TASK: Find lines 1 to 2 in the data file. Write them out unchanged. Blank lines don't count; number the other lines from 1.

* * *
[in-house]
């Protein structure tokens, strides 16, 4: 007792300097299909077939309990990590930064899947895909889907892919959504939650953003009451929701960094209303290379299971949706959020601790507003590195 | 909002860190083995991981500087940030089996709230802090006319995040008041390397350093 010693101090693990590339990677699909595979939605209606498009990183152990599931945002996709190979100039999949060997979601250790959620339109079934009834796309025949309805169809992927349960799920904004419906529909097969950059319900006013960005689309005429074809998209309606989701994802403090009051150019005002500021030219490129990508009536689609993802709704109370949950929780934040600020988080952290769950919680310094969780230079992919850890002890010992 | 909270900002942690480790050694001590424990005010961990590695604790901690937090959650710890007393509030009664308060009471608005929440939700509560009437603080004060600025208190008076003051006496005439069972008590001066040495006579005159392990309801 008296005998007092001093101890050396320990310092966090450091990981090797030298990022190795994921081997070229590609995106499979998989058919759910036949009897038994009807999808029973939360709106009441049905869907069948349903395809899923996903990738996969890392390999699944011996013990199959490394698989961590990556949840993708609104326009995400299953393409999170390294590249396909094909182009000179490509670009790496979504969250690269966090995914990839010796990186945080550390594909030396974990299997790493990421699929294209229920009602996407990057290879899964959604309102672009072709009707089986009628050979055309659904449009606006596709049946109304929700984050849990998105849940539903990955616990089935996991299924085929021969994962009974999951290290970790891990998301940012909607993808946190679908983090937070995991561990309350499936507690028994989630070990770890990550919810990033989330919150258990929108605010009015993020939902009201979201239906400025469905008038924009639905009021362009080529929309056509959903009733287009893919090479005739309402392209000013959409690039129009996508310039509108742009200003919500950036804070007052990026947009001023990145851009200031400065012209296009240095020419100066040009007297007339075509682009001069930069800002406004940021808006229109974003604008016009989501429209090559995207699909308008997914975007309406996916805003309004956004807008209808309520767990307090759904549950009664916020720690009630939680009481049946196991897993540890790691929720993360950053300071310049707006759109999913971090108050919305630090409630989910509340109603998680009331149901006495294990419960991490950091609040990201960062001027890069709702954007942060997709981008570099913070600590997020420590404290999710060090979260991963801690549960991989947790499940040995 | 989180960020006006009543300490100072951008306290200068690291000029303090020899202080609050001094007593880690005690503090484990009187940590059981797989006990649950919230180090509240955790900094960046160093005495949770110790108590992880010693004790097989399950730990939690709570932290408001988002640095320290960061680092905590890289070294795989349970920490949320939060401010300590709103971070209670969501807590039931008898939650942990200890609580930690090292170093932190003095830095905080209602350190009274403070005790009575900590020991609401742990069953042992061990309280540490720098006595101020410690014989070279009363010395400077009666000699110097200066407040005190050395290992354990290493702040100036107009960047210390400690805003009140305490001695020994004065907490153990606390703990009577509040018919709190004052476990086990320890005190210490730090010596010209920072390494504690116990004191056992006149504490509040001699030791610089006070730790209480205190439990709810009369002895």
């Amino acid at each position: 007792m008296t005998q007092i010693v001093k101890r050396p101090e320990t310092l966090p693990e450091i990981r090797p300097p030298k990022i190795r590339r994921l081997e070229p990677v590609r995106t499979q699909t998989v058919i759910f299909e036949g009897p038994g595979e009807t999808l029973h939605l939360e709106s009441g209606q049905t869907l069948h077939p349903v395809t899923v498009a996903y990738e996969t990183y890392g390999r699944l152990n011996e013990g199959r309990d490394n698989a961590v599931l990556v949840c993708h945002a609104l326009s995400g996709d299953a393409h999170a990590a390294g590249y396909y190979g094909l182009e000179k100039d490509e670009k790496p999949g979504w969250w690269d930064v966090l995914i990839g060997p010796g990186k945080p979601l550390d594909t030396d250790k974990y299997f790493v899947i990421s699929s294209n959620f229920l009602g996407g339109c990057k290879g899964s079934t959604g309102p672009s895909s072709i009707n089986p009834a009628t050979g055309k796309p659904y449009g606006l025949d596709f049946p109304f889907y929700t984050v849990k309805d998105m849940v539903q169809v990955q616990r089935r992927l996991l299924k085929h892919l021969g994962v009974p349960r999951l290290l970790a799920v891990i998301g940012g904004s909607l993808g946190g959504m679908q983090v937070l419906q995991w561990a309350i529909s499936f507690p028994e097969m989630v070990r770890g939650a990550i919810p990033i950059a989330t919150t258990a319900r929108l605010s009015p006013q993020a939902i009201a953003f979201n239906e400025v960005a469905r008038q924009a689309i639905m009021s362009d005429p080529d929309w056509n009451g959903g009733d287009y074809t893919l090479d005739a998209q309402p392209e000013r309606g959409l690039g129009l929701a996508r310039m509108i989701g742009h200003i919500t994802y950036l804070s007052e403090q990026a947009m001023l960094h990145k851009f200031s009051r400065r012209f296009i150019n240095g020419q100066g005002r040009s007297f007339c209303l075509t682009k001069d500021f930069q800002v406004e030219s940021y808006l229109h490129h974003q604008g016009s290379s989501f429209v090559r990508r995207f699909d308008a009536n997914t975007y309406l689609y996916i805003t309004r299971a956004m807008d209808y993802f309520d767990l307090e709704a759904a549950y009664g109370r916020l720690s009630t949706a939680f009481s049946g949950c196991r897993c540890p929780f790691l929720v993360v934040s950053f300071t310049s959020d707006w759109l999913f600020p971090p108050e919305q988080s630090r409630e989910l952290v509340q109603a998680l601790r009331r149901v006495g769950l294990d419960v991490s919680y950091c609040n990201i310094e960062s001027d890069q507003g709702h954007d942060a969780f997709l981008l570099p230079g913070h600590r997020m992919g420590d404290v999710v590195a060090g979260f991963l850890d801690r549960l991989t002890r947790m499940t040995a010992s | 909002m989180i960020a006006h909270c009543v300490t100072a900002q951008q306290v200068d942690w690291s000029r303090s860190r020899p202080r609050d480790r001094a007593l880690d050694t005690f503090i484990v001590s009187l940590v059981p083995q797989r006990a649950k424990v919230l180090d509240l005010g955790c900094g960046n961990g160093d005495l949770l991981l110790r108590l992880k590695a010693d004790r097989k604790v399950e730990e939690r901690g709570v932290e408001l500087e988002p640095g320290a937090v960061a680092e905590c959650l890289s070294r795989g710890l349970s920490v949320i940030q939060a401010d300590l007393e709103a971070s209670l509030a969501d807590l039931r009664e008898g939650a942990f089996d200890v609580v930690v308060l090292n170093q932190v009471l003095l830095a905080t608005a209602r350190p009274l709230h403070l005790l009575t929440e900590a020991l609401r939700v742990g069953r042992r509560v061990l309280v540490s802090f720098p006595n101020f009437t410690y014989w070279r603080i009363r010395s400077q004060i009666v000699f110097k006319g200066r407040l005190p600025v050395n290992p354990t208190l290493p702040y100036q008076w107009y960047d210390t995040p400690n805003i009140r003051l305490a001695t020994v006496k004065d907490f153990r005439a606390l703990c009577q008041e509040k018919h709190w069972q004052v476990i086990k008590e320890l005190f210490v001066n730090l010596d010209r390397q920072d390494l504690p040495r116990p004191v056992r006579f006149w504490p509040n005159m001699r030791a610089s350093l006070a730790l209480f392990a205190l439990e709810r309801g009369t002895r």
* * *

[in-house]
């Protein structure tokens, strides 16, 4: 007792300097299909077939309990990590930064899947895909889907892919959504939650953003009451929701960094209303290379299971949706959020601790507003590195 | 909002860190083995991981500087940030089996709230802090006319995040008041390397350093 010693101090693990590339990677699909595979939605209606498009990183152990599931945002996709190979100039999949060997979601250790959620339109079934009834796309025949309805169809992927349960799920904004419906529909097969950059319900006013960005689309005429074809998209309606989701994802403090009051150019005002500021030219490129990508009536689609993802709704109370949950929780934040600020988080952290769950919680310094969780230079992919850890002890010992 | 909270900002942690480790050694001590424990005010961990590695604790901690937090959650710890007393509030009664308060009471608005929440939700509560009437603080004060600025208190008076003051006496005439069972008590001066040495006579005159392990309801 008296005998007092001093101890050396320990310092966090450091990981090797030298990022190795994921081997070229590609995106499979998989058919759910036949009897038994009807999808029973939360709106009441049905869907069948349903395809899923996903990738996969890392390999699944011996013990199959490394698989961590990556949840993708609104326009995400299953393409999170390294590249396909094909182009000179490509670009790496979504969250690269966090995914990839010796990186945080550390594909030396974990299997790493990421699929294209229920009602996407990057290879899964959604309102672009072709009707089986009628050979055309659904449009606006596709049946109304929700984050849990998105849940539903990955616990089935996991299924085929021969994962009974999951290290970790891990998301940012909607993808946190679908983090937070995991561990309350499936507690028994989630070990770890990550919810990033989330919150258990929108605010009015993020939902009201979201239906400025469905008038924009639905009021362009080529929309056509959903009733287009893919090479005739309402392209000013959409690039129009996508310039509108742009200003919500950036804070007052990026947009001023990145851009200031400065012209296009240095020419100066040009007297007339075509682009001069930069800002406004940021808006229109974003604008016009989501429209090559995207699909308008997914975007309406996916805003309004956004807008209808309520767990307090759904549950009664916020720690009630939680009481049946196991897993540890790691929720993360950053300071310049707006759109999913971090108050919305630090409630989910509340109603998680009331149901006495294990419960991490950091609040990201960062001027890069709702954007942060997709981008570099913070600590997020420590404290999710060090979260991963801690549960991989947790499940040995 | 989180960020006006009543300490100072951008306290200068690291000029303090020899202080609050001094007593880690005690503090484990009187940590059981797989006990649950919230180090509240955790900094960046160093005495949770110790108590992880010693004790097989399950730990939690709570932290408001988002640095320290960061680092905590890289070294795989349970920490949320939060401010300590709103971070209670969501807590039931008898939650942990200890609580930690090292170093932190003095830095905080209602350190009274403070005790009575900590020991609401742990069953042992061990309280540490720098006595101020410690014989070279009363010395400077009666000699110097200066407040005190050395290992354990290493702040100036107009960047210390400690805003009140305490001695020994004065907490153990606390703990009577509040018919709190004052476990086990320890005190210490730090010596010209920072390494504690116990004191056992006149504490509040001699030791610089006070730790209480205190439990709810009369002895």